Although more people can help analyze text faster, humans are costly tools, and many watchdog groups such as Citizens against Government Waste struggle to find adequately large staff to do the work. These problems compound if we want to understand how and when members of Congress insert earmarks. Tackling bill dynamics requires us to look at several versions of the same document, which multiplies the amount of text that human coders need to parse. Computers may be able to extract useful information more quickly and cheaply than existing, human-based methods.
For all of these reasons, there is a need among the advocacy and research communities to dissect Congressional bills quickly and cheaply. To speed up this process, the DSSG team will create algorithms and methods to automatically identify earmarks in congressional texts. The DSSG fellows will use text mining algorithms to automatically identify “earmark” spending not only in congressional bills, but also within congressional reports.
To build this system, it must first be trained with known earmark data. The Office of Management and Budget compiled earmarks databases for legislation from 2005, 2008, 2009, and 2010 and publishes this information available online. These databases will provide examples to train machine learning classifiers about earmark spending. First, the entries in the OMB database need to be matched with the exact location of earmarks inside bills and reports. Then, the money allocation and organization involved in the earmark need to be identified and paired together. These pairs are what our new classifier will predict.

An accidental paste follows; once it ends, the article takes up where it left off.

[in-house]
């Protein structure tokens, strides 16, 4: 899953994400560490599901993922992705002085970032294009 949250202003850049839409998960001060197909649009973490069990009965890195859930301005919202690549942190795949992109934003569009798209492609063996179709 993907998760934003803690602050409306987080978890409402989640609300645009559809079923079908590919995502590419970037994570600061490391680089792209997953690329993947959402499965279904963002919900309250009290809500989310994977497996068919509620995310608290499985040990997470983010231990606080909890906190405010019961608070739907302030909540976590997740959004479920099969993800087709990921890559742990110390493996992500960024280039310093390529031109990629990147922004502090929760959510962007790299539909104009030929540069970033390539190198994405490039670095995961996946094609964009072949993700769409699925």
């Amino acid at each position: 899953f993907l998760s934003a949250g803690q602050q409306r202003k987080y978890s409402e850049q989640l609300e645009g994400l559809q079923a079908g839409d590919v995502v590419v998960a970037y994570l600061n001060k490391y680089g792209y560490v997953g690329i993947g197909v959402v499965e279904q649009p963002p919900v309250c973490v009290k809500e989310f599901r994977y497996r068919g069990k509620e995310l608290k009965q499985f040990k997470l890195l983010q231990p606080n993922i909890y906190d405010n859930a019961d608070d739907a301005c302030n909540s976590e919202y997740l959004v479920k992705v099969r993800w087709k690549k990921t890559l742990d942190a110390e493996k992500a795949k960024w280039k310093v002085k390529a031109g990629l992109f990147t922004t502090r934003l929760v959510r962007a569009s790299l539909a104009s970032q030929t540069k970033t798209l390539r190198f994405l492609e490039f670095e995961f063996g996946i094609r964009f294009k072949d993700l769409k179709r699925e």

Once trained, they can analyze new bills and reports not already present in the OMB data. All named entities, such as organizations, need to be identified from paragraphs in the bill text, and more often, tables in the congressional reports. Similarly, money allocations must be detected, and later matched with a detected named entity. We are using off-the-shelf Named Entity Recognizers (NER) such as OpenCalais to identify entities inside bills, and a special recognizer we developed to parse tables within reports.
[An example table of earmarks in a Congressional report.]
Once the classifier locates pairs of organizations or projects and money allocation within the text, it will then predict whether that pairing qualifies as an earmark. Some false positives may include when the identified organization is a federal agency properly qualified to distribute funds, when an allocation is erroneously paired with the wrong organization, or when the classifier mis-identifies text as an organization, such as the abbreviation “Sec” instead of the Securities Exchange Commission (SEC).
At the end of the summer, the team hopes to share its methods and algorithms with the world, and hopefully donate a database of automatically-identified earmarks. Such a database would be a valuable first step to understanding the nature of earmarks. Not only would it shed light on when and where earmarks are being inserted; it might also enable us to better estimate the effect that earmarks have on our government and economy.